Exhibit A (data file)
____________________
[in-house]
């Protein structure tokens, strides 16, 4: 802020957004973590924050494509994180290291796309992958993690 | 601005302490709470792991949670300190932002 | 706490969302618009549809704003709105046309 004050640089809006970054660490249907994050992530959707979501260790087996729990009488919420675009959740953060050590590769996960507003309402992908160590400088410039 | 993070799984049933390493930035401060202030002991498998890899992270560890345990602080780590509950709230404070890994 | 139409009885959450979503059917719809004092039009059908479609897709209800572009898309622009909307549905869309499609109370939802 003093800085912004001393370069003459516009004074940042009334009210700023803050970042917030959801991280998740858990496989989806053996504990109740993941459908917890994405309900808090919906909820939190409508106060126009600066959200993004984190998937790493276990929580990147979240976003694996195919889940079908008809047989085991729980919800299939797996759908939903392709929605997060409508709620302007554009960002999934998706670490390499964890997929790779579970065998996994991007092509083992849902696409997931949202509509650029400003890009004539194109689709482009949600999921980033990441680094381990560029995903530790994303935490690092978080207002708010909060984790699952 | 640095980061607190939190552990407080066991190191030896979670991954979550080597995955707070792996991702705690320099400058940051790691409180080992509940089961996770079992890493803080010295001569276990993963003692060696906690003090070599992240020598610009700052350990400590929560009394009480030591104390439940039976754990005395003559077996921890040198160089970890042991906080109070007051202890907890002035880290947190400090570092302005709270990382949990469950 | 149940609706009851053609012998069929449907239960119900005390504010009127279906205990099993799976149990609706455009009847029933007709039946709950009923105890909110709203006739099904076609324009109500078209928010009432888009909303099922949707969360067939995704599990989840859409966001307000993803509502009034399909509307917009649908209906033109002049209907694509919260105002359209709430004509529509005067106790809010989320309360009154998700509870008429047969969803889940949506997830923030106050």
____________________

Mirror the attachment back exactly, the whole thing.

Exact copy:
[in-house]
């Protein structure tokens, strides 16, 4: 802020957004973590924050494509994180290291796309992958993690 | 601005302490709470792991949670300190932002 | 706490969302618009549809704003709105046309 004050640089809006970054660490249907994050992530959707979501260790087996729990009488919420675009959740953060050590590769996960507003309402992908160590400088410039 | 993070799984049933390493930035401060202030002991498998890899992270560890345990602080780590509950709230404070890994 | 139409009885959450979503059917719809004092039009059908479609897709209800572009898309622009909307549905869309499609109370939802 003093800085912004001393370069003459516009004074940042009334009210700023803050970042917030959801991280998740858990496989989806053996504990109740993941459908917890994405309900808090919906909820939190409508106060126009600066959200993004984190998937790493276990929580990147979240976003694996195919889940079908008809047989085991729980919800299939797996759908939903392709929605997060409508709620302007554009960002999934998706670490390499964890997929790779579970065998996994991007092509083992849902696409997931949202509509650029400003890009004539194109689709482009949600999921980033990441680094381990560029995903530790994303935490690092978080207002708010909060984790699952 | 640095980061607190939190552990407080066991190191030896979670991954979550080597995955707070792996991702705690320099400058940051790691409180080992509940089961996770079992890493803080010295001569276990993963003692060696906690003090070599992240020598610009700052350990400590929560009394009480030591104390439940039976754990005395003559077996921890040198160089970890042991906080109070007051202890907890002035880290947190400090570092302005709270990382949990469950 | 149940609706009851053609012998069929449907239960119900005390504010009127279906205990099993799976149990609706455009009847029933007709039946709950009923105890909110709203006739099904076609324009109500078209928010009432888009909303099922949707969360067939995704599990989840859409966001307000993803509502009034399909509307917009649908209906033109002049209907694509919260105002359209709430004509529509005067106790809010989320309360009154998700509870008429047969969803889940949506997830923030106050």